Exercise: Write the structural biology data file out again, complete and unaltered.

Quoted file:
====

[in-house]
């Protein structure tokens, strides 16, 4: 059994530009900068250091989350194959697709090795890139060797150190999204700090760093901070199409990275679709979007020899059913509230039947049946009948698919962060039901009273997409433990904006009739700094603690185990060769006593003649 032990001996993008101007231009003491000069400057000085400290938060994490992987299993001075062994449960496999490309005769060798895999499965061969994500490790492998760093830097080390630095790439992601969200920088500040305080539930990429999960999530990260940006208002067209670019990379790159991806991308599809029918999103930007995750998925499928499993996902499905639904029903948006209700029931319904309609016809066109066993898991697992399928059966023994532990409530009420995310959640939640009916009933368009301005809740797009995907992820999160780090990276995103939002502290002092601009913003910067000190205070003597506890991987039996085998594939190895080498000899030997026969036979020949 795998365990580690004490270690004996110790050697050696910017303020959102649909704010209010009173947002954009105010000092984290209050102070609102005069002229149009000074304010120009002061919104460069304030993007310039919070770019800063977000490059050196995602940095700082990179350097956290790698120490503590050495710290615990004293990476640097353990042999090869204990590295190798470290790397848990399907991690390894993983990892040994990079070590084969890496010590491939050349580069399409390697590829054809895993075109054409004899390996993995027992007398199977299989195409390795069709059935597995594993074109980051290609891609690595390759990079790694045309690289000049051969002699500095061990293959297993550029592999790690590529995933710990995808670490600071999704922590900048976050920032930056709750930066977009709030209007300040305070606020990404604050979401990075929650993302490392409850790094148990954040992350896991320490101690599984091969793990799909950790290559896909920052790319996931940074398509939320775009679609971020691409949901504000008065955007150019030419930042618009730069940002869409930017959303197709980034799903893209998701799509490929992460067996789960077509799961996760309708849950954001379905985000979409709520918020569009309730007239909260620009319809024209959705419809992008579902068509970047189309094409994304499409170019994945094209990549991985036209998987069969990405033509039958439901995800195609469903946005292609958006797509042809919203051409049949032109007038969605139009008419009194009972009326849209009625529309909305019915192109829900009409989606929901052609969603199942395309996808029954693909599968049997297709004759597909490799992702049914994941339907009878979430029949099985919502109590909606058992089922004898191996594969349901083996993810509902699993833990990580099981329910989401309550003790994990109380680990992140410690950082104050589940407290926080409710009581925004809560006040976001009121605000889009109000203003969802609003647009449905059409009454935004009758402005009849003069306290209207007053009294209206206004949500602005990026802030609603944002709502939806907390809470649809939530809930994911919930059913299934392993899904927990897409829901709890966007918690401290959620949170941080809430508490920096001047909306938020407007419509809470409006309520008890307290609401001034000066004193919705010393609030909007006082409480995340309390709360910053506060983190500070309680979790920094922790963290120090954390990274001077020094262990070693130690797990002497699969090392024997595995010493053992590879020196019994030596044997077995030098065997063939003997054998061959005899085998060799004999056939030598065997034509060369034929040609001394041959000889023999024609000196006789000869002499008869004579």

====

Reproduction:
[in-house]
């Protein structure tokens, strides 16, 4: 059994530009900068250091989350194959697709090795890139060797150190999204700090760093901070199409990275679709979007020899059913509230039947049946009948698919962060039901009273997409433990904006009739700094603690185990060769006593003649 032990001996993008101007231009003491000069400057000085400290938060994490992987299993001075062994449960496999490309005769060798895999499965061969994500490790492998760093830097080390630095790439992601969200920088500040305080539930990429999960999530990260940006208002067209670019990379790159991806991308599809029918999103930007995750998925499928499993996902499905639904029903948006209700029931319904309609016809066109066993898991697992399928059966023994532990409530009420995310959640939640009916009933368009301005809740797009995907992820999160780090990276995103939002502290002092601009913003910067000190205070003597506890991987039996085998594939190895080498000899030997026969036979020949 795998365990580690004490270690004996110790050697050696910017303020959102649909704010209010009173947002954009105010000092984290209050102070609102005069002229149009000074304010120009002061919104460069304030993007310039919070770019800063977000490059050196995602940095700082990179350097956290790698120490503590050495710290615990004293990476640097353990042999090869204990590295190798470290790397848990399907991690390894993983990892040994990079070590084969890496010590491939050349580069399409390697590829054809895993075109054409004899390996993995027992007398199977299989195409390795069709059935597995594993074109980051290609891609690595390759990079790694045309690289000049051969002699500095061990293959297993550029592999790690590529995933710990995808670490600071999704922590900048976050920032930056709750930066977009709030209007300040305070606020990404604050979401990075929650993302490392409850790094148990954040992350896991320490101690599984091969793990799909950790290559896909920052790319996931940074398509939320775009679609971020691409949901504000008065955007150019030419930042618009730069940002869409930017959303197709980034799903893209998701799509490929992460067996789960077509799961996760309708849950954001379905985000979409709520918020569009309730007239909260620009319809024209959705419809992008579902068509970047189309094409994304499409170019994945094209990549991985036209998987069969990405033509039958439901995800195609469903946005292609958006797509042809919203051409049949032109007038969605139009008419009194009972009326849209009625529309909305019915192109829900009409989606929901052609969603199942395309996808029954693909599968049997297709004759597909490799992702049914994941339907009878979430029949099985919502109590909606058992089922004898191996594969349901083996993810509902699993833990990580099981329910989401309550003790994990109380680990992140410690950082104050589940407290926080409710009581925004809560006040976001009121605000889009109000203003969802609003647009449905059409009454935004009758402005009849003069306290209207007053009294209206206004949500602005990026802030609603944002709502939806907390809470649809939530809930994911919930059913299934392993899904927990897409829901709890966007918690401290959620949170941080809430508490920096001047909306938020407007419509809470409006309520008890307290609401001034000066004193919705010393609030909007006082409480995340309390709360910053506060983190500070309680979790920094922790963290120090954390990274001077020094262990070693130690797990002497699969090392024997595995010493053992590879020196019994030596044997077995030098065997063939003997054998061959005899085998060799004999056939030598065997034509060369034929040609001394041959000889023999024609000196006789000869002499008869004579």